This article assumes you have some knowledge how Bitcoin transactions work. If you're new into the world of cryptocurrencies I suggest you this starting page or this awesome video to kick it off.

Terminology

Let's assume Alice already received some coins from a previous transaction and she now wants to send some to Bob.

In Bitcoin, each transaction has two important attributes. The scriptPubKey (also output or locking script) and the scriptSig (input/unlocking script). Alice decides at her sole discression what the scriptPubKey looks like. She uses a stack-based, Turing incomplete, Forth-like language called Script (yeah, what a great name) to define conditions that Bob needs to fulfill in order to spend these coins at another occasion.

Alice usually creates the scriptPubKey based on some data Bob sends her. We call that data an address and in a simple transaction you may think of it as a bank account number. This address is usually the main part of the scriptPubKey accompanied by some other Script instructions.

When the transaction's output is about to be spent, the other script – scriptSig – is the proof that the previous transaction's scriptPubKey conditions were met.

As the Bitcoin network evolved, number of standard scriptPubKey/scriptSig pairs occured and that's exactly what we will look into in this article.

P2PK (Pay-to-Public-Key)

Once a upon time when the original Bitcoin paper was drafted in 2008, there was only one single transaction type. The scriptPubKey is equal to the receiver's public key and the scriptSig is only a signature. The signature corresponds to a previous transaction's scriptPubKey's public key. The signature always corresponds to the previous transaction's scriptPubKey – that's how you prove you can spend it.

ScriptPubKey: <Bob's PublicKey> OP_CHECKSIG
ScriptSig: <Alice's Signature>

During the validation this is concatenated to < Signature > < Public Key > OP_CHECKSIG and executed[1]. The OP_CHECKSIG checks the signature against the public key. If evaluted to true the transaction is valid.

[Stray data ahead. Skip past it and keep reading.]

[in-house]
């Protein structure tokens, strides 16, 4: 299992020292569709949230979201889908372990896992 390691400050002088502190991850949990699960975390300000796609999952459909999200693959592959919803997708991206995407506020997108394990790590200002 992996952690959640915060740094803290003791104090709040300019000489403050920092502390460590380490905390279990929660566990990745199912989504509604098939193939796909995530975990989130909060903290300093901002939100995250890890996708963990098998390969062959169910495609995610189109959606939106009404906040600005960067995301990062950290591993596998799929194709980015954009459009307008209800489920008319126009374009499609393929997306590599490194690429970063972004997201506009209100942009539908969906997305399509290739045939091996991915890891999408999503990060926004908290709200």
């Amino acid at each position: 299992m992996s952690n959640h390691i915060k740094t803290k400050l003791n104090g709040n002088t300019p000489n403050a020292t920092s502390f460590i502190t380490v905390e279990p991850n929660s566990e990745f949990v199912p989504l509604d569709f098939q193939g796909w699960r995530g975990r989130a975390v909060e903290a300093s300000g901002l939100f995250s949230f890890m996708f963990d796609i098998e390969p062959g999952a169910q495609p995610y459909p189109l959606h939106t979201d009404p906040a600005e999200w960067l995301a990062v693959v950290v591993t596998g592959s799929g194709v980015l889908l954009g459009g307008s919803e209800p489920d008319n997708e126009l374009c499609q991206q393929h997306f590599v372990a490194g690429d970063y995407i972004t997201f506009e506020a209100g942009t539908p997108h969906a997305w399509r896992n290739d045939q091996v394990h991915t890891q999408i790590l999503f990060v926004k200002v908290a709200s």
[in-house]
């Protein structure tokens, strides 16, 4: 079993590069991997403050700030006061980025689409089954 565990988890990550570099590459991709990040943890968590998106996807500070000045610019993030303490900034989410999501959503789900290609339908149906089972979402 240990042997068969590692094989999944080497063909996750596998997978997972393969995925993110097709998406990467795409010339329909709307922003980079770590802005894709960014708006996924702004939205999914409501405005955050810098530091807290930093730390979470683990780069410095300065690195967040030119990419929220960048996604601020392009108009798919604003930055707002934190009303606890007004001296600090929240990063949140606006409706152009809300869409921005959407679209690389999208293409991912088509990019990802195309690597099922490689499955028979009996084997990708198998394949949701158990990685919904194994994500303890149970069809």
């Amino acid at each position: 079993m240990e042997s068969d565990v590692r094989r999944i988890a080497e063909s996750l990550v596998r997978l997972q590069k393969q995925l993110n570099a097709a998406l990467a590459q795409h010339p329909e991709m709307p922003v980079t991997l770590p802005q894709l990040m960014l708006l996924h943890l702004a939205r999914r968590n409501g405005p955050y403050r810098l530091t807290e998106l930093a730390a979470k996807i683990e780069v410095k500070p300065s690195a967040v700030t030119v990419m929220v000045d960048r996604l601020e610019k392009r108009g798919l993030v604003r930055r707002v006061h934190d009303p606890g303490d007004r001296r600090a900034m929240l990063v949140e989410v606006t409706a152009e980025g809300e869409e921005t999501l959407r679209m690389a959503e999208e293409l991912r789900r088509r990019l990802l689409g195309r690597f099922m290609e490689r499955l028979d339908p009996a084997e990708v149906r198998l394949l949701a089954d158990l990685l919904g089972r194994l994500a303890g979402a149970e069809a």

The P2PK type is currently deprecated.

P2PKH (Pay-to-Public-Key-Hash)

In the previous P2PK transaction money are "send to a public key". This public key is therefore visible in the blockchain and the defence that prevents Eve to steal Bob's money is the ECDSA signature algorithm, the infeasibility of deriving a private key from the public key, in particular.

What happens though when cryptography fails us in future? The quantum computers are coming (well, maybe?) and the ECDSA's underlying discrete logarithm problem doesn't hold on quantum computers (see Shor's algorithm). The ones with posession of quantum computers would be theoretically able to derive private keys from the public keys visible in the blockchain. That sucks.

To mitigate this, Bitcoin creators came up with a simple improvement. Alice is provided only with a hash of Bob's public key. There are no known quantum algorithms defeating SHA-256 as of the moment. The scripts look as follows:

ScriptPubKey: OP_DUP OP_HASH160 <PublicKeyHash> OP_EQUALVERIFY OP_CHECKSIG
ScriptSig: <Signature> <PublicKey>

As you can see the public key is actually still visible on the blockchain (in the scriptSig). It needs to be, becuase the bitcoin nodes couldn't validate the signature otherwise. The major improvement is that the public key is in the scriptSig, meaning that it is published only if the coins are spent but not when received.